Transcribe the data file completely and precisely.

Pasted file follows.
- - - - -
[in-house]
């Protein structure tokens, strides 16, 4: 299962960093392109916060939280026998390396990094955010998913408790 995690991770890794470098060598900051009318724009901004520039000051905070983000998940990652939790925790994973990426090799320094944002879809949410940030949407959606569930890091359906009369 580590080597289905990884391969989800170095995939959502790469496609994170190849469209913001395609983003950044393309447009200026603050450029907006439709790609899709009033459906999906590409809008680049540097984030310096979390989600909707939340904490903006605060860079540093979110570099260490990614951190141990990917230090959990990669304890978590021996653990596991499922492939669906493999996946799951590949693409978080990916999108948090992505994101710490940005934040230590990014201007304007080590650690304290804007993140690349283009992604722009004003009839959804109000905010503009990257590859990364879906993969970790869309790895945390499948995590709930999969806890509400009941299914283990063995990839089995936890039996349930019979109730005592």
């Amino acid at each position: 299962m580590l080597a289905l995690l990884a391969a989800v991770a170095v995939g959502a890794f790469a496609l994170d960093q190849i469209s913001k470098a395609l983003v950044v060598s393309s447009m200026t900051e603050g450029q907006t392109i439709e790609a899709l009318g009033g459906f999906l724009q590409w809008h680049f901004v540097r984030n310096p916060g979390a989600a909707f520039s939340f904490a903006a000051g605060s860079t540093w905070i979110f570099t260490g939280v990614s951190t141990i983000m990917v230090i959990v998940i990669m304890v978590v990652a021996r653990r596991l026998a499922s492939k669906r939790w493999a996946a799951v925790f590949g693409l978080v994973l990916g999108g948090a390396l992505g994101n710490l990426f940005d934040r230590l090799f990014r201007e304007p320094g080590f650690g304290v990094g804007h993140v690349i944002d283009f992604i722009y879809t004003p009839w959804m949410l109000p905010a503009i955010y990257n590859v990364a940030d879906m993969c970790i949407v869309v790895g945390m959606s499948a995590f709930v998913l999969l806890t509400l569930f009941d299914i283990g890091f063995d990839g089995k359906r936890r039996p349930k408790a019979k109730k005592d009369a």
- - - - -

[in-house]
């Protein structure tokens, strides 16, 4: 299962960093392109916060939280026998390396990094955010998913408790 995690991770890794470098060598900051009318724009901004520039000051905070983000998940990652939790925790994973990426090799320094944002879809949410940030949407959606569930890091359906009369 580590080597289905990884391969989800170095995939959502790469496609994170190849469209913001395609983003950044393309447009200026603050450029907006439709790609899709009033459906999906590409809008680049540097984030310096979390989600909707939340904490903006605060860079540093979110570099260490990614951190141990990917230090959990990669304890978590021996653990596991499922492939669906493999996946799951590949693409978080990916999108948090992505994101710490940005934040230590990014201007304007080590650690304290804007993140690349283009992604722009004003009839959804109000905010503009990257590859990364879906993969970790869309790895945390499948995590709930999969806890509400009941299914283990063995990839089995936890039996349930019979109730005592």
């Amino acid at each position: 299962m580590l080597a289905l995690l990884a391969a989800v991770a170095v995939g959502a890794f790469a496609l994170d960093q190849i469209s913001k470098a395609l983003v950044v060598s393309s447009m200026t900051e603050g450029q907006t392109i439709e790609a899709l009318g009033g459906f999906l724009q590409w809008h680049f901004v540097r984030n310096p916060g979390a989600a909707f520039s939340f904490a903006a000051g605060s860079t540093w905070i979110f570099t260490g939280v990614s951190t141990i983000m990917v230090i959990v998940i990669m304890v978590v990652a021996r653990r596991l026998a499922s492939k669906r939790w493999a996946a799951v925790f590949g693409l978080v994973l990916g999108g948090a390396l992505g994101n710490l990426f940005d934040r230590l090799f990014r201007e304007p320094g080590f650690g304290v990094g804007h993140v690349i944002d283009f992604i722009y879809t004003p009839w959804m949410l109000p905010a503009i955010y990257n590859v990364a940030d879906m993969c970790i949407v869309v790895g945390m959606s499948a995590f709930v998913l999969l806890t509400l569930f009941d299914i283990g890091f063995d990839g089995k359906r936890r039996p349930k408790a019979k109730k005592d009369a």